My confidence was shattered as a minister
to children; I felt as though I was riding a merry-go-round that
had spun out of control. Gossip, pettiness, and misunderstanding
swirled within our church family. And though I wasn’t the target of
the dissension, I had seen enough of it up close that for me
ministry became strained and dysfunctional. Finally, I knew I
couldn’t take it any more.
My heart grieved for my conflicted church and its children as I
headed toward the door on my last day. I remember, through a fog of
sadness, seeing Jamie playing in a carpeted stairwell — a
favorite spot for bored kids to hang out while they waited for
their parents. I stopped on my way out for a bit of small talk with
him. Quiet and thoughtful, Jamie had been a regular in my classes.
He’d slip into the room, Bible in hand, impeccably dressed in
pressed slacks and a matching shirt. Deep blue eyes framed his
elfin face, and his reddish blond hair was always gelled perfectly
in place. Jamie behaved and did what was expected…but he showed no
real passion. I never felt that he and I had truly connected. And
that last day I wondered if I’d had any influence at all on
I said goodbye to him and exited the church building, awash in
sadness and feelings of failure. If I’d failed Jamie, how many
others had I failed along with him? Maybe I was kidding myself by
thinking I could impact kids for Jesus.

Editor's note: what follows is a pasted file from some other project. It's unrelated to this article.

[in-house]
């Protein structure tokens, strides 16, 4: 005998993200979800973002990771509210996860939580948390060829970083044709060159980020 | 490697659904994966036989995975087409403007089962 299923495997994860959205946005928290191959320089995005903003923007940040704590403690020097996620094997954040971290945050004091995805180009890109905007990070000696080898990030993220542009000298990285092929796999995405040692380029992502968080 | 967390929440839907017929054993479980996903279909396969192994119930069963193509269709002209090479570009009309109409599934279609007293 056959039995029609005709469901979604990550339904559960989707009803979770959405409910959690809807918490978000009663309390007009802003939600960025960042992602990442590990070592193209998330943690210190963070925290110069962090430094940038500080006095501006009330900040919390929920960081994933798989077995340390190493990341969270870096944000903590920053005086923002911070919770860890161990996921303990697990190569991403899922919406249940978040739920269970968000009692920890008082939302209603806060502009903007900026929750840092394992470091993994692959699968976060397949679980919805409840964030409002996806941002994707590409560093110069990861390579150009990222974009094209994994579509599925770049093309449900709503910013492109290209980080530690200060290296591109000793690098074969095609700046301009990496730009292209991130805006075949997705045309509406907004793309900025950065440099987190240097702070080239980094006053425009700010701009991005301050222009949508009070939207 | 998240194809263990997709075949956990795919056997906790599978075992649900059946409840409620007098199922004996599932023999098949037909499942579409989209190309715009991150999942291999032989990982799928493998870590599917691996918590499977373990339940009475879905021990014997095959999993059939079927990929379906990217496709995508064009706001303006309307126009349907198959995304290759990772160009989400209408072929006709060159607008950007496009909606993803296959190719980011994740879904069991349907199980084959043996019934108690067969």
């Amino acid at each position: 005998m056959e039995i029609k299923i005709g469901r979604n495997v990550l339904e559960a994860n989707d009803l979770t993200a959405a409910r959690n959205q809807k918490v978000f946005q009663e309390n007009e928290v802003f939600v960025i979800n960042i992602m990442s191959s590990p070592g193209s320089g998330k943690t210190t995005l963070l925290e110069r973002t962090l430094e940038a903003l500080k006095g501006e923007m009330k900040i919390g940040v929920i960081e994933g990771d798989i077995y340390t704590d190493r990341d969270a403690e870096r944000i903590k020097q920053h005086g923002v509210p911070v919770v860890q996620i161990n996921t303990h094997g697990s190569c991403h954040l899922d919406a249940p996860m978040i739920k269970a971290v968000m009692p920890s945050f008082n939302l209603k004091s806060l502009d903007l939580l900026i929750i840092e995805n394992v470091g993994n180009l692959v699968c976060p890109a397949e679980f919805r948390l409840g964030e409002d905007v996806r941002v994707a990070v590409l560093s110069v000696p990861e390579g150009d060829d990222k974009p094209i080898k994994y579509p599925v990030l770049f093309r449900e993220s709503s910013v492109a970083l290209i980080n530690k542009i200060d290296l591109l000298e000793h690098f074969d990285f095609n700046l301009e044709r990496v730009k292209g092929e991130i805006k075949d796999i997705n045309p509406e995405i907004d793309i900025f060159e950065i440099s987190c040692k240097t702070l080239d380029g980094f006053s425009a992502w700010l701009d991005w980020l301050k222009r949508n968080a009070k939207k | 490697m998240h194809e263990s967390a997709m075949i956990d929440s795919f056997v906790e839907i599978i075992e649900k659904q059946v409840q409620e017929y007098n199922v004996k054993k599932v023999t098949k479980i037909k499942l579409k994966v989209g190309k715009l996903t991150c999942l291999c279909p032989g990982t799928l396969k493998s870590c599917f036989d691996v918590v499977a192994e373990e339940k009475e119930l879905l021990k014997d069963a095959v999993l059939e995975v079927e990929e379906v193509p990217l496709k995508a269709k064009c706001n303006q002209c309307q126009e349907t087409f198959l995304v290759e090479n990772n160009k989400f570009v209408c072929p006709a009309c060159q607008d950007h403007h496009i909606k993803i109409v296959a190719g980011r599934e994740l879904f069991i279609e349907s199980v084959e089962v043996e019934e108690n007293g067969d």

I wanted to give up. Quit. And right at that moment I had my way
out…out of a church mired in conflict. Out of a ministry that
suddenly felt ineffective. And so I did. I took my box of supplies
and my faith and I left.
But over time, God’s multi-dimensional love reached into my heart
and set me back in a firm place. Before long I was once again
immersed in children’s ministry, this time at a healthy, thriving
A few years later on a Sunday morning before Christmas, my class
was wired with holiday anticipation. Later that morning a singing
group from a nearby Christian school would perform a 19th century
English Christmas recital in full costume.
As I bent over a puzzle with one of my excited kids, an unfamiliar
voice interrupted us. I looked up to find a lanky teenager dressed
in an Old English costume. He gripped the lapels of his tailed,
black coat with white-gloved hands. Strawberry blond hair peeked
from under the edges of a top hat. I studied his face, familiar but
not immediately identifiable, noting his bemused expression.
Finally I had it: “Jamie!” I exclaimed.
Jamie was extremely pleased that he’d had me stumped. I stopped
what I was doing for a bit of small talk with him. I learned how
proud he was to be part of the singing group performing that
morning, how passionate he was about singing. He gave me a brief
hug, and then he was gone.
As I made my way to the auditorium for the recital, it occurred to
me that Jamie had to have negotiated our church’s labyrinth of
hallways to find me in my portable classroom. Finding me had been
important to him. He’d discovered his passion in music, and he
cared that I knew. So, even I had to admit, I had connected with
him in ways only God understood.
And how glad I was that when Jamie found me, I had been busy in a
classroom filled with kids. Jamie had found me faithful. If ever my
heart is bruised again, may God find me faithful, too.
Debbie Granberry is a children’s minister in
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